I met Mike Nichols in the lobby of New York's Alvin Theater in the spring of 1977. I was attending a preview performance of a musical and stepped outside because, quite frankly, the show wasn't that good. Nichols also stepped outside, smiled and lit up a cigarette, volunteering to me that he had been brought in to help the show, which struggled out of town. It required quite a few cast changes and the script and score still needed a lot of tightening-up.
Nichols would later joke that he wasn't exactly sure what he did when he produced or directed the scores of stage shows and movies that became legend. To that end, he was lying through his teeth, because everybody else knew that what Nichols did was magic. On Broadway, he was responsible for Barefoot in the Park
, The Odd Couple
, The Real Thing
and an amazing 2012 revival of Death of a Salesman
with Philip Seymour Hoffman.
Nichols' movie career is even more stunning, as he was responsible for Who's Afraid of Virginia Woolf
, The Graduate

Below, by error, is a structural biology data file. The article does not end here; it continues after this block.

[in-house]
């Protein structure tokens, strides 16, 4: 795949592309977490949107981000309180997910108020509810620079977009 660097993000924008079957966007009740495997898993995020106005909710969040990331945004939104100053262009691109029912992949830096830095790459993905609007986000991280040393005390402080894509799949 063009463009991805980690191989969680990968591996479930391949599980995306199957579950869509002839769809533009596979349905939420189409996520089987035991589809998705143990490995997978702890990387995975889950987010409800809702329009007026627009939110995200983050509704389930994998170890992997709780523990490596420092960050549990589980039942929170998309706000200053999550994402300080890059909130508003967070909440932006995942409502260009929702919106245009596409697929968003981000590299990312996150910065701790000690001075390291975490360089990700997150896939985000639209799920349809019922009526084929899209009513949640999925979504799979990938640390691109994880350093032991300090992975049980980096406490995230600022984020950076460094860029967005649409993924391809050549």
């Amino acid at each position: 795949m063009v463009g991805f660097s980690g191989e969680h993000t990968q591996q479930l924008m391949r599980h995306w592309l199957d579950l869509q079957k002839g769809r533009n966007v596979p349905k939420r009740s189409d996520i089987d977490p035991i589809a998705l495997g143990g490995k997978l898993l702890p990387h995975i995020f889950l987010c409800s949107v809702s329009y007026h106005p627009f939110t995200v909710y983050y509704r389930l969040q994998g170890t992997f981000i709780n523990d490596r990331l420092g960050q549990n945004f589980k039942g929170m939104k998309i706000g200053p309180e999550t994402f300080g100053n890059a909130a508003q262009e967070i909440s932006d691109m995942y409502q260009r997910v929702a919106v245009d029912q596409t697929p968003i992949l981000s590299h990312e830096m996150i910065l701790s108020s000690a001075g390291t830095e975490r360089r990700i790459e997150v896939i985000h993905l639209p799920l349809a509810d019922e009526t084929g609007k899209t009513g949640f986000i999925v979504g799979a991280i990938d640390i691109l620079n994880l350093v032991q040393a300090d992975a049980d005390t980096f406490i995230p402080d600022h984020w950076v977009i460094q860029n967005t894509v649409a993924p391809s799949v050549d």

, Carnal Knowledge
, Working Girl
, The Birdcage
and HBO's phenomenal 2003 adaptation of Angels in America
But my favorite memories of Mike Nichols are of watching old kinescopes of his great comedy performances in the late 1950s and early 60s with Elaine May. Together, Nichols and May helped redefine sketch comedy and you see their influences in comedic stage performances through much of the latter half of the 20th century.
By the way, that show that Nichols was shepherding in 1977? It was Annie
, which won him one of his many Tony Awards. In fact, Nichols was an elite member of the famed EGOT "club," having won an Emmy, Grammy, Oscar and Tony (on many occasions).
Nichols died Wednesday, Nov. 19, at the age of 83. ABC News reported that the cause of death was cardiac arrest.